The flower industry has a heavy environmental footprint but some growers are changing their agricultural and shipping practices. Toine Overgaag, president of family-owned Westerlay Orchids, grower and seller of live orchids, based in Carpenteria, Calif., joins Mitch Ratcliffe to discuss sustainable agriculture practices in the live plant industry. Westerlay uses natural predators instead of pesticides to deal with pests; energy and water management technologies; and recirculates waste exhaust CO2 to increase photosynthesis of plants. The company distributes more than 4 million orchids primarily through local and national supermarket chains, including Trader Joe’s, Kroger, and Safeway.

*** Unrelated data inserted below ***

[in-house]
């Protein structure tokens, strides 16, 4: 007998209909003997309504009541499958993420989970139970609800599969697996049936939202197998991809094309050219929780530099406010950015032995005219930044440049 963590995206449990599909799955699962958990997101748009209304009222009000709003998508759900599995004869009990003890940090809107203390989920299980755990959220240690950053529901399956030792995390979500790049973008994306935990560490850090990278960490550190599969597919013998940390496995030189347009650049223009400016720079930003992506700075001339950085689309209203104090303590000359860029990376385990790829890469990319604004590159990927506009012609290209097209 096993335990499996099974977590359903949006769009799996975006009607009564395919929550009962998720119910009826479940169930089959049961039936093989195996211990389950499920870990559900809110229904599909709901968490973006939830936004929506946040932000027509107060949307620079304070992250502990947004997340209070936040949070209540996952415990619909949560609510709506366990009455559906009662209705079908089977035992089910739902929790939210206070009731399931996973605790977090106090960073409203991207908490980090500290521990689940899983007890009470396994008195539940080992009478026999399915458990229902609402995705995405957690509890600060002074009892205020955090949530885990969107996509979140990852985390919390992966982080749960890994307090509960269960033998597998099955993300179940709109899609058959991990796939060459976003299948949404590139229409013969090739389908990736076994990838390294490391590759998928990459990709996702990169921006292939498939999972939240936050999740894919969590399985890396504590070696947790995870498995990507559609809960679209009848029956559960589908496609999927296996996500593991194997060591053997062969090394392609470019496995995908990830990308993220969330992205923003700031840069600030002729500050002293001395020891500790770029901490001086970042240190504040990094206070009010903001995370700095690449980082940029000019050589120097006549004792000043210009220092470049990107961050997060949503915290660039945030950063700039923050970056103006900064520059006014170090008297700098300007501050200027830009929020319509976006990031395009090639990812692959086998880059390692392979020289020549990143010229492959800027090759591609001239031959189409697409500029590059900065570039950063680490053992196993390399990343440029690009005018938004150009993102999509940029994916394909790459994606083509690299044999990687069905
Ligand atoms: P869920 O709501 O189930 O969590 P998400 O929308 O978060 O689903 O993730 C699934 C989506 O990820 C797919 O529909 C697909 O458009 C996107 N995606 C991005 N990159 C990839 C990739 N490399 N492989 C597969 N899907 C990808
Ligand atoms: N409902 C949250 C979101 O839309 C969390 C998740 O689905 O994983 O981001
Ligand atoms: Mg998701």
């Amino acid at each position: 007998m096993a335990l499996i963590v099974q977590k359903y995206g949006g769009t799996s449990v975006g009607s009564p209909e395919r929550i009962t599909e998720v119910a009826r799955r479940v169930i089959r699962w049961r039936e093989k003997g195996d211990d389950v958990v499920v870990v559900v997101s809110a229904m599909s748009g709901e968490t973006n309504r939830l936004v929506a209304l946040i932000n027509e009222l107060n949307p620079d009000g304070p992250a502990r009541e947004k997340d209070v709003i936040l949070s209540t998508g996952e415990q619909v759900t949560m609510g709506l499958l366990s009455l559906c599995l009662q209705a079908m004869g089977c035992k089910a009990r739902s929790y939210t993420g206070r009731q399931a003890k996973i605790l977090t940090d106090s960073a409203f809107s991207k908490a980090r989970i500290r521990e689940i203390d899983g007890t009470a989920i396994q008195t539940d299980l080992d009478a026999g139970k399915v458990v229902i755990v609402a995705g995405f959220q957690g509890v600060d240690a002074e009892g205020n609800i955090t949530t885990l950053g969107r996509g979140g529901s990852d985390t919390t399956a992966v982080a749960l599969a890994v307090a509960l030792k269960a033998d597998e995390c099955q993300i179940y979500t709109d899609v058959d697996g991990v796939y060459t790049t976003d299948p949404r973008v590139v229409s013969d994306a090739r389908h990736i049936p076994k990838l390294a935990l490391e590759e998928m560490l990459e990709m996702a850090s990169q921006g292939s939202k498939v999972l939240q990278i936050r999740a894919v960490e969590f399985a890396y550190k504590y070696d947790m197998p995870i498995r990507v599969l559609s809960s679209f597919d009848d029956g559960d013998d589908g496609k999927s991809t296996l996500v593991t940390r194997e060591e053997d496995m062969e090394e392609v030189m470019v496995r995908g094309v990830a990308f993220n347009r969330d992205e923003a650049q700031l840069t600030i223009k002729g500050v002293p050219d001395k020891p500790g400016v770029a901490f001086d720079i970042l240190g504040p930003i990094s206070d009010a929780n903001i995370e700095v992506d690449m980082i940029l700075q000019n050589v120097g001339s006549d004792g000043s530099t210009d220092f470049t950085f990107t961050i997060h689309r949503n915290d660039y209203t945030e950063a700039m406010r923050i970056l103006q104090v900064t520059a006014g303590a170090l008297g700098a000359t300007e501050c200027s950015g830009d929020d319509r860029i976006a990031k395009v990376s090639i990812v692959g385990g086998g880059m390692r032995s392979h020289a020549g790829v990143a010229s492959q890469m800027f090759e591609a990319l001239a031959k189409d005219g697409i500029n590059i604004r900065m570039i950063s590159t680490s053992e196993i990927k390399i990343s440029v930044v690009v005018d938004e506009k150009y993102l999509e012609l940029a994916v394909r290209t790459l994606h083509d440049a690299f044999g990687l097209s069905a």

We talk through the environmental implications of the flower-growing industry and how to improve them. Westerlay uses slow shipping, ensuring trucks are full before moving the flowers to minimize the impact of sending flowers to stores and customers. The company produced CO2-eq emissions of about 2.7 ounces per unit sold and reported 331 tons of emissions from ocean and freight shipping in 2021. That’s about the equivalent of the emissions of 23 average Americans, based on 2020 figures. Toine, whose family is Dutch, joined the MPS, a certification program for The Netherlands flower industry, which has been awarded Westerlay an “A” rating each year. You can learn more about Westerlay Orchids at westerlay.com.
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